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Three-Point Stance: Trevor Lawrence, transfer WRs, ACC breakouts

Rivals National Columnist Mike Farrell is here with his thoughts on why Trevor Lawrence won’t be an NFL bust, a ranking of the top 10 wide receiver transfers and a look at five ACC players set to break out.


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Trevor Lawrence
Trevor Lawrence (Getty Images)

Trevor Lawrence is widely expected to be selected No. 1 overall by Jacksonville in the NFL Draft on April 29. While many feel he will have a great professional career, I keep hearing from some corners that he will be a bust. I think there is zero chance that Lawrence will bust out, and here's why:

Character and Leadership — I might as well start here before we get to the physical attributes. Lawrence lead his team to two state titles in high school, a national championship as a freshman in college and to the College Football Playoff two more times. He’s a winner and it’s very hard to hear a bad word spoken about him from either teammates or opponents. He plays the game right, has respect for everyone and earns respect immediately. That bodes well for his NFL future.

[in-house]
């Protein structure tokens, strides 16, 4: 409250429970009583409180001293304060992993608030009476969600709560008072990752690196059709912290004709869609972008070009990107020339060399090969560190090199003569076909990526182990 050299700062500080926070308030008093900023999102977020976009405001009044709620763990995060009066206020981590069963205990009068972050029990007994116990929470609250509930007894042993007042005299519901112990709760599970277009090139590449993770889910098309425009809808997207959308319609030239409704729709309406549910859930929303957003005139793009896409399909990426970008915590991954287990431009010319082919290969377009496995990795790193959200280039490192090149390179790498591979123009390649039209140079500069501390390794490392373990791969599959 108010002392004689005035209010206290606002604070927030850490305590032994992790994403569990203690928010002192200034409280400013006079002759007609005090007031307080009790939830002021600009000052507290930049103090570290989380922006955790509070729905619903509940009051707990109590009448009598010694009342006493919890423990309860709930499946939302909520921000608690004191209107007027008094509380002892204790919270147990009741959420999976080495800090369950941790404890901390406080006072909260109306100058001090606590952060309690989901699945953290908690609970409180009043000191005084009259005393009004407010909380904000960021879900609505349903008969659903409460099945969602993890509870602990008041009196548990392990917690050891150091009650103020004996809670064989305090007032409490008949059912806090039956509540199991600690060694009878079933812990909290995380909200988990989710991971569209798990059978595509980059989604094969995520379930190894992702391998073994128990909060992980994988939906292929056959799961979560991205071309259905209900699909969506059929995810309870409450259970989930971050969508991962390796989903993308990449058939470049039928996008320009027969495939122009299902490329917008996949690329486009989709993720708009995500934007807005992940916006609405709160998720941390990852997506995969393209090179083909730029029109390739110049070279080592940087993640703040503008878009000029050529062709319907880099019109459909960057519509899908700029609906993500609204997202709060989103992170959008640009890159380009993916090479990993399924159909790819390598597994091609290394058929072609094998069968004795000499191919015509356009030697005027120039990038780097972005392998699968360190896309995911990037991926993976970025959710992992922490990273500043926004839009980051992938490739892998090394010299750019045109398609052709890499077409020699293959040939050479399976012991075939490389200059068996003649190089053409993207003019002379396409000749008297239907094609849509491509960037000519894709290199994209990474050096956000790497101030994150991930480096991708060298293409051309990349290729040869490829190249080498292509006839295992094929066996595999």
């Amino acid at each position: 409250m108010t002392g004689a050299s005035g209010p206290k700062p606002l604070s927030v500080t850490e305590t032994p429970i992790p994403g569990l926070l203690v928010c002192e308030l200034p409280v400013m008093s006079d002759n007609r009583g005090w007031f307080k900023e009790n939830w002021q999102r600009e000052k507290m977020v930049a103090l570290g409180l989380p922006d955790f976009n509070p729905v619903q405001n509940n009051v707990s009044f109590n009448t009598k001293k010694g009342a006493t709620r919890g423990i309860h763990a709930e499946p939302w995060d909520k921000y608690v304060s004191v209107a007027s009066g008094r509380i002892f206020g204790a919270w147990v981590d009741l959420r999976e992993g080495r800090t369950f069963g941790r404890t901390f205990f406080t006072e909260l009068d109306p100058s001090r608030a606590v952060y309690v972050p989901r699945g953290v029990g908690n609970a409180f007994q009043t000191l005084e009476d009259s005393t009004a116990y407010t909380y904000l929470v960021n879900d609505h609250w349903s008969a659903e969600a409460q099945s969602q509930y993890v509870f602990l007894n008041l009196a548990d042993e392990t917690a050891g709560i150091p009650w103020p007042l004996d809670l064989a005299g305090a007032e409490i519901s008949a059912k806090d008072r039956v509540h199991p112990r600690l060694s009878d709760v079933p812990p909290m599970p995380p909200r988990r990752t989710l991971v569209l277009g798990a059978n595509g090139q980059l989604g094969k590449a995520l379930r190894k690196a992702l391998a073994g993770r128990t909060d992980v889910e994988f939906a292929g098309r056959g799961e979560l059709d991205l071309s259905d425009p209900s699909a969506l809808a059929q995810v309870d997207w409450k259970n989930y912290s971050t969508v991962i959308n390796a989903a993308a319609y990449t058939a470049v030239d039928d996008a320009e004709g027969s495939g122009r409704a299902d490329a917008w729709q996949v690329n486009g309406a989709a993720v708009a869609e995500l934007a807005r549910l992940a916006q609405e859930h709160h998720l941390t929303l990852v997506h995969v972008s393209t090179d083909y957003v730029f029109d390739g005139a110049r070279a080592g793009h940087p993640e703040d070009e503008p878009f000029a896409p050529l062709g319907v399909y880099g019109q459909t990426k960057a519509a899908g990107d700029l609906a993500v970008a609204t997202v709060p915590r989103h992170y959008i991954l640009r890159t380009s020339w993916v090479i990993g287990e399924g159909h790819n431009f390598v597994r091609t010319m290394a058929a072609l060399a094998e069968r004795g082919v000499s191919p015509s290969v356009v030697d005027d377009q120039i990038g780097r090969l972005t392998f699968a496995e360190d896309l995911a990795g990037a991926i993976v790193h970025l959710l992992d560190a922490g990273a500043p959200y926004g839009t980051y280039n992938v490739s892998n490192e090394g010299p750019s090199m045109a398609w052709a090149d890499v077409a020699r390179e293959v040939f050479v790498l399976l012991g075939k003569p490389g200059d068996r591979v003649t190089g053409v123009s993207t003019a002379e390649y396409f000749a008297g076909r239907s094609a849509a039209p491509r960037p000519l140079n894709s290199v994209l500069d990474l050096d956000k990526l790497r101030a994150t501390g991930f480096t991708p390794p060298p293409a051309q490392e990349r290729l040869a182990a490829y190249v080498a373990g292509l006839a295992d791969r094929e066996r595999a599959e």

Arm Strength — This is an area where he has zero issues. There are prospects with stronger arms in this draft and in the NFL but there isn’t a throw he can’t make from the pocket or on the run.

Mobility — Lawrence could have easily been a dual-threat quarterback out of high school and has always been able to run. His 67-yard run against Ohio State in the playoff in the 2019 season is a great example of how well he can move and outpace even defensive backs at times. He ran for 18 touchdowns in his Clemson career and nearly 1,000 yards. He won’t be running a ton in the NFL by design but he can extend the play and hurt you similar to Josh Allen. He’s also sneaky strong and not easy to bring down.

Field Vision — Lawrence sees the field and has arguably the best field vision I’ve seen out of high school or college. When you watch the film, it's rare to see him missing a wide-open read and he goes through his progressions quickly. This means he processes information very fast under duress and that’s a key to NFL success.